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Female Exercise Myths

Happy April Fool’s! We’re Busting 5 of the Most Common Female Exercise Myths

You may not have your head buried deep in the latest medical journals, but that doesn’t mean you have to carry around and act upon untrue myths. Particularly in the health and wellness sector, there are tons of proven myths that people – and even athletes – are unaware of. Don’t be an April Fool: here are 5 of the most common female exercise myths.

5 Female Exercise Myths:

  1. Working out will give you big muscles. Unless you decide to take supplements or opt for unnatural means to get big muscles, simply working out regularly or being active in sports will not lead to big muscles. Men get big muscles because of their high testosterone, which is ten times that of women.
  2. It’s good to train harder on your menstrual cycle. While it can be beneficial for menstrual pain to partake in light exercise, it's not good to go too hard or do abdominal cramps when you're menstruating, as this can worsen menstruation cramps. During menstruation, the internal organs get inflamed due to cramps and bloating, which can lead to potential injury of the lower back if you exercise too hard.
  3. A calorie diet should be used during training. Restrictive calorie diets may just do more harm than good, research suggests. Calorie diets increase lipogenic enzymes by 50%, packing fat into the cells, and causing you to lose muscle mass and store fat. Adequate calories are needed always, especially when at a high activity level; it's best to focus on overall healthy eating with a balanced intake of protein, carbohydrates, and fats.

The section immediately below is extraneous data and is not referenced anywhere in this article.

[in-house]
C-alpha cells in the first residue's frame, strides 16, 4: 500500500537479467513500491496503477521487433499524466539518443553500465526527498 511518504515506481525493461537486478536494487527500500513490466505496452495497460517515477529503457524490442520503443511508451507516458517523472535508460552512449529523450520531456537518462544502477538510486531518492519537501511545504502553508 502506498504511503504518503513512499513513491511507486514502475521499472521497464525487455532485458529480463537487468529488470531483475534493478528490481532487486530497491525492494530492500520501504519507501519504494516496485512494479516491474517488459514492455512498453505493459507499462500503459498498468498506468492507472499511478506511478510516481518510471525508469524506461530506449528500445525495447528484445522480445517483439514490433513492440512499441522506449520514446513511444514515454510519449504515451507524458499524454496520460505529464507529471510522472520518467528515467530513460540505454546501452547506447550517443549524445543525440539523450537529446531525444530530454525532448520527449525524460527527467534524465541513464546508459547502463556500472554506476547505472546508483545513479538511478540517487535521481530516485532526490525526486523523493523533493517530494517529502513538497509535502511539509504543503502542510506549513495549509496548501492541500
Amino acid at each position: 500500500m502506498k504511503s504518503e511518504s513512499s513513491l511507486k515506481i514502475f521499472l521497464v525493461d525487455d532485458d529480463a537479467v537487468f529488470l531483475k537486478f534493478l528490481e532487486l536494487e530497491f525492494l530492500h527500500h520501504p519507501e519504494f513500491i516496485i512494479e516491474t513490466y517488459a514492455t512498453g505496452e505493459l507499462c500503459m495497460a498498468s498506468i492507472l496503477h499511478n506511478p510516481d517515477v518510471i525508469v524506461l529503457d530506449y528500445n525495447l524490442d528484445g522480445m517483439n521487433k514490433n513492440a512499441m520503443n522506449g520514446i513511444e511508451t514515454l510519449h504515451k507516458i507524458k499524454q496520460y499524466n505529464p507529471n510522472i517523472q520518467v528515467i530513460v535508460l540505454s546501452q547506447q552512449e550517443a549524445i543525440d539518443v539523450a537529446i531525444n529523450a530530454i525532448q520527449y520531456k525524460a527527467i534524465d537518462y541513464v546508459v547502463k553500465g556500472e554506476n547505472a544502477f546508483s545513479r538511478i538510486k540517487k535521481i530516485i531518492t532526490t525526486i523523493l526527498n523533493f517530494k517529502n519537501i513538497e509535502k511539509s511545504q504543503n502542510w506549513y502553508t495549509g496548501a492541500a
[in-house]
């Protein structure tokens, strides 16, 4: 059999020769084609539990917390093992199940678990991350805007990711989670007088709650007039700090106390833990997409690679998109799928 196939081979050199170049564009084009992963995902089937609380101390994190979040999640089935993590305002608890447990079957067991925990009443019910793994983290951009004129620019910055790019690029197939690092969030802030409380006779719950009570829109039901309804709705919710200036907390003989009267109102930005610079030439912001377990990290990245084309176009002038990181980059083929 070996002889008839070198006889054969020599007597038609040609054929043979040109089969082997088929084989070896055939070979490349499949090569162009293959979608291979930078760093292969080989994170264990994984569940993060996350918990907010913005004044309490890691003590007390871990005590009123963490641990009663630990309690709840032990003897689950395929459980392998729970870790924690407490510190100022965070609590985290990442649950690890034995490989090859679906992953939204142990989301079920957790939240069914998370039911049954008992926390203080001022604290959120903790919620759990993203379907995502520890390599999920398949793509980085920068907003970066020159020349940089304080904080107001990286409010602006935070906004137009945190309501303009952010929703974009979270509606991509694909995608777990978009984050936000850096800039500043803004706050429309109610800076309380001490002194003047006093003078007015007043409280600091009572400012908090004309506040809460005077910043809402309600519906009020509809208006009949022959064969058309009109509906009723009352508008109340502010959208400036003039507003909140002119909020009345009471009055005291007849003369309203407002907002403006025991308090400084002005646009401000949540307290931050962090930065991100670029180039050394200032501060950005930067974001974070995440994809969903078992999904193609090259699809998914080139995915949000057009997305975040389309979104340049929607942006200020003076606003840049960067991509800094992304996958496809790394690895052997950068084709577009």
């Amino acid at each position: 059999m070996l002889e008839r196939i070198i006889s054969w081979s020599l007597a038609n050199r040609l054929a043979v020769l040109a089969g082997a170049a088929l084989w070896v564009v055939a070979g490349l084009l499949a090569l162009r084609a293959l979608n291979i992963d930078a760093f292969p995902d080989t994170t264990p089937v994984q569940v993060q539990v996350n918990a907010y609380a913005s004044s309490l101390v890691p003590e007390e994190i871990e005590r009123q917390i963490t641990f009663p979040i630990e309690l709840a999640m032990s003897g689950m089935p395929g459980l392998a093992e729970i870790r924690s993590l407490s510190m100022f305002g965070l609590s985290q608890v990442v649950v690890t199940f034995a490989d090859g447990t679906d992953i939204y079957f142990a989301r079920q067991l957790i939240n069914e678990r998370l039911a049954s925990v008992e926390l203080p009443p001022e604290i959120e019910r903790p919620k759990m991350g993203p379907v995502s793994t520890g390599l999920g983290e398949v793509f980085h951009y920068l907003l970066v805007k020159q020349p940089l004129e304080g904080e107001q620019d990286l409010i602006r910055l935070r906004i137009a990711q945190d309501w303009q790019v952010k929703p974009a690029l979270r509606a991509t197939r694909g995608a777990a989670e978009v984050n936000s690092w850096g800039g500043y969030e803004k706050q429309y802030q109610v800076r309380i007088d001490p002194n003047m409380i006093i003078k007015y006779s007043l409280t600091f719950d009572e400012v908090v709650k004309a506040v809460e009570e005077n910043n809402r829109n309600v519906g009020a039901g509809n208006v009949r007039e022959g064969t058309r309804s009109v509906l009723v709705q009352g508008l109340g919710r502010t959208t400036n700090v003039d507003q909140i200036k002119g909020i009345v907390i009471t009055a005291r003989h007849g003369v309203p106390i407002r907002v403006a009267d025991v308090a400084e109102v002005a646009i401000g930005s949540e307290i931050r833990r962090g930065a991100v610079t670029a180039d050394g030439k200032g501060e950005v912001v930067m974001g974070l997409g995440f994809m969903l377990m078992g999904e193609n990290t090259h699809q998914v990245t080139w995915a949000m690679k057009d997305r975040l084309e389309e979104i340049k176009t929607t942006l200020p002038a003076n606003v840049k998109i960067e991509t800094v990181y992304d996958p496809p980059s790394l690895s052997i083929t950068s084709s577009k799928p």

4. You need cardio to lose weight. If weight loss is the goal, then a complete cardio routine won't actually do the trick the best way. While you can certainly achieve your fat-burning goal while doing cardio exercises like running, it's best to combine cardio and weight-lifting to trim down. Cardio increases your metabolism instantly, while weight lifting keeps your metabolism going for hours after your exercise.
  5. Women don't need supplements. Supplements are a nutritional insurance policy that makes up for a lack of the ability to cook enough meals in the day. Women and men alike should take general health supplements such as a multivitamin, fish oils, and an antioxidant for post-workout oxidative stress. Shop our supplements and vitamins here.
With these female exercise myths debunked, we hope you have a new level of clarity that will have you getting the most out of your workouts or preferred sport!

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